Kea Suspends Taranaki Well, Plans Deviated Hole
Kea has decided to suspend its Beluga-1 well, drilled on the Company's onshore Taranaki exploration permit PEP51155, and to re-enter the hole and drill a deviated hole in the direction of potentially more productive sands. The Directors believe that this course of action can be achieved at relatively low cost and could potentially have a better chance of commercial success than casing and flow testing the existing Beluga-1 well.
As previously advised on June 21, 2010, Beluga-1 intersected the Tariki Sands, which electric log analysis indicated as gas charged and over-pressured. However, the well location appears to be sub-optimal and too close to the up-dip pinchout of the sands. Consequently the likely production rates from these thinner sands may not justify hook-up and sales to Methanex New Zealand
Limited (a subsidiary of Methanex Corporation of Canada) (Methanex).
The well has established two future objectives both of which could be accessible from a relatively short side-track: downdip to the east, Tariki Sands are expected to thicken, with improved reservoir quality, while updip to the south, Mangahewa Sands appear to form a closed structure that could also trap gas.
Therefore, the Beluga-1 well will be suspended at the 7 inch casing shoe, several hundred meters above the Tariki Sands and the rig will be demobilized from the site. In the Directors' opinion the operation to re-enter the hole and deviate to drill a new Tariki and/or Mangahewa objective is expected to be straightforward.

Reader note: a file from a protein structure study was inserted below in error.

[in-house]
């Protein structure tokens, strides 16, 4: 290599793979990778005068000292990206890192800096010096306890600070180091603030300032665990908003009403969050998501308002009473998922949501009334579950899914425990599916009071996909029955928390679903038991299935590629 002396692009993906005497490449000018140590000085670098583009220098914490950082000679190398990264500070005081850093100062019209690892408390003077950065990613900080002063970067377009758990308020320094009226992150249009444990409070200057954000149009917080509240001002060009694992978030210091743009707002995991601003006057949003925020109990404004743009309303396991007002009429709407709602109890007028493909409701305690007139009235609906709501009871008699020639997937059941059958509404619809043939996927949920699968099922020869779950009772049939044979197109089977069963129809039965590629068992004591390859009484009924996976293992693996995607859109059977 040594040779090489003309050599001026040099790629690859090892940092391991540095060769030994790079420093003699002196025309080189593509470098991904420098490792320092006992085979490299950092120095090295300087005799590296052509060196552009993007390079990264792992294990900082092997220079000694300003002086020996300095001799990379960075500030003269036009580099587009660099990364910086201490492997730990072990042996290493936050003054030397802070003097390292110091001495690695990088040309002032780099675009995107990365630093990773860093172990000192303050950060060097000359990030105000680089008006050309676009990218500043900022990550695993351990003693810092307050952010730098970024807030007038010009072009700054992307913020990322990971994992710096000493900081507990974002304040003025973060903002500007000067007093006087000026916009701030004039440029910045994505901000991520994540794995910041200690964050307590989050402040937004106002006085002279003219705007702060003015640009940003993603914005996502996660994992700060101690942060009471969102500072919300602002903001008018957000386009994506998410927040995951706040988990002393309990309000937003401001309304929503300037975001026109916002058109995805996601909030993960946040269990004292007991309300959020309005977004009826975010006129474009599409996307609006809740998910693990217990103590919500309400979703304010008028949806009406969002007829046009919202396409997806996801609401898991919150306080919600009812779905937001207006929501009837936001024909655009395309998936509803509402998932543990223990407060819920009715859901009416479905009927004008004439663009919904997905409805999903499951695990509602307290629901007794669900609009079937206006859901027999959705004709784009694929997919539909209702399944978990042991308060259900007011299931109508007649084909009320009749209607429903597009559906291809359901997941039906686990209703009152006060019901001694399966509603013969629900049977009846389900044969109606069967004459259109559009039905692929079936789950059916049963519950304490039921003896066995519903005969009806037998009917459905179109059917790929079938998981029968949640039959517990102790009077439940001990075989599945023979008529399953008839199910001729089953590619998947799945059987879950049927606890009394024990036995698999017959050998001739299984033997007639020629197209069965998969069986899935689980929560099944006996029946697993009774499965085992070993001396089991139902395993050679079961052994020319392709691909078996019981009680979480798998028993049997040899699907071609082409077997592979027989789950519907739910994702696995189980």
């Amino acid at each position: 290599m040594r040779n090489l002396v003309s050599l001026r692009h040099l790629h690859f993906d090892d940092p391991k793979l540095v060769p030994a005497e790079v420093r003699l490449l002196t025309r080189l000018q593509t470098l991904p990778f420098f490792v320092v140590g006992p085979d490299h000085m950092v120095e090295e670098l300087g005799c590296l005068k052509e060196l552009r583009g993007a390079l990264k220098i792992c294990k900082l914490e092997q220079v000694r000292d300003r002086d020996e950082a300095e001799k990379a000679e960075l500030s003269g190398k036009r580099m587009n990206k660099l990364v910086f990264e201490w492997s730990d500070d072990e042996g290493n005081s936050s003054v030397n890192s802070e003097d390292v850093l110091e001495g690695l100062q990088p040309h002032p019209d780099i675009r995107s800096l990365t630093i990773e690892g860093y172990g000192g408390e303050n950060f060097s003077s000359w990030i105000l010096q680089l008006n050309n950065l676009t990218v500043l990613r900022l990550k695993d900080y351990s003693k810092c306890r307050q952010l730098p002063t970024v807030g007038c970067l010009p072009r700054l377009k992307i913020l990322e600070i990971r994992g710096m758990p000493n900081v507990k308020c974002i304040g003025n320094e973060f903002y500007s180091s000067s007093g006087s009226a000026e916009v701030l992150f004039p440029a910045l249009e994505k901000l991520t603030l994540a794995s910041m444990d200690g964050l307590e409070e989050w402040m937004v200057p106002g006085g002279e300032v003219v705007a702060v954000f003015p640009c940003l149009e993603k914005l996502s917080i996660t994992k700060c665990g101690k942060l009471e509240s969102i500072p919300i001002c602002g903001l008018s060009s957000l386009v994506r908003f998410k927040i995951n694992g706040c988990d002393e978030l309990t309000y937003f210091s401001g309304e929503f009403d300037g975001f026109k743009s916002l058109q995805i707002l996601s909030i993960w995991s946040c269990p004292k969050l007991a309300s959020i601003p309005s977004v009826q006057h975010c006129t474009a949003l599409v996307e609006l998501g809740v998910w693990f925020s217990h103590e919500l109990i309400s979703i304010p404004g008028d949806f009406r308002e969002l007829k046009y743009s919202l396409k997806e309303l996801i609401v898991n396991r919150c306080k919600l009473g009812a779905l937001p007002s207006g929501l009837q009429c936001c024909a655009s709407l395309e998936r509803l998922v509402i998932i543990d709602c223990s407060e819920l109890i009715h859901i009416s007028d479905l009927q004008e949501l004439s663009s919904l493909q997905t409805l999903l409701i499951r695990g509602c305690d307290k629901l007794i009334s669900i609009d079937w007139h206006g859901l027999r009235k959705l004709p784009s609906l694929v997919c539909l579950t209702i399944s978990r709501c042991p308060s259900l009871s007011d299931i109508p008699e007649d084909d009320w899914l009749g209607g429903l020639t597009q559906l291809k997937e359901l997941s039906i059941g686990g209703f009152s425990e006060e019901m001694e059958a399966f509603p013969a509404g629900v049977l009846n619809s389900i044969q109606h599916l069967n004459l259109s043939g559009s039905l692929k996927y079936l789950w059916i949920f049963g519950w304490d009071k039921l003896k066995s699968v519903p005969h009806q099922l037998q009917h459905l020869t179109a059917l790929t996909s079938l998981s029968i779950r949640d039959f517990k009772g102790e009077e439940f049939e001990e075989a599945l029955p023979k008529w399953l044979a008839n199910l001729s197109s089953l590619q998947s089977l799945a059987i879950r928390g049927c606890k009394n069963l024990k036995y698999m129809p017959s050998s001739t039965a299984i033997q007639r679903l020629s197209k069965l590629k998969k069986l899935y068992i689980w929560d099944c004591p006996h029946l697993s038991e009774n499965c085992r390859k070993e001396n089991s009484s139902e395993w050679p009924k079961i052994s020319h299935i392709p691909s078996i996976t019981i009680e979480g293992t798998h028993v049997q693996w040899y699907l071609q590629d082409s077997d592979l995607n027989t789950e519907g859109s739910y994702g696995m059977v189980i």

The Beluga-1 well was fully financed by Methanex with a back-to-back 15 year gas offtake agreement that envisages the sale of up to 90 billion cubic feet per annum. Methanex is supportive of the Company's decision to suspend the well and to conduct further analysis for a prospective deviation.
CEO Dave Bennett said, "This strategy gives us the option to drill to a better intersection of the Tariki Sands than was encountered in Beluga-1. The evidence from Beluga-1 supports the probable entrapment of a substantial resource within the Tariki Sands trap, and a deviation of a few hundred meters should enable us to establish whether this is so. It also enables us to better test the deeper Mangahewa section than we could with this rig at its current subsurface location. Overall, Beluga-1 was operationally very successful and its suspension allows us time to review all information in an orderly manner, and to define optimal future drilling operations from this well bore."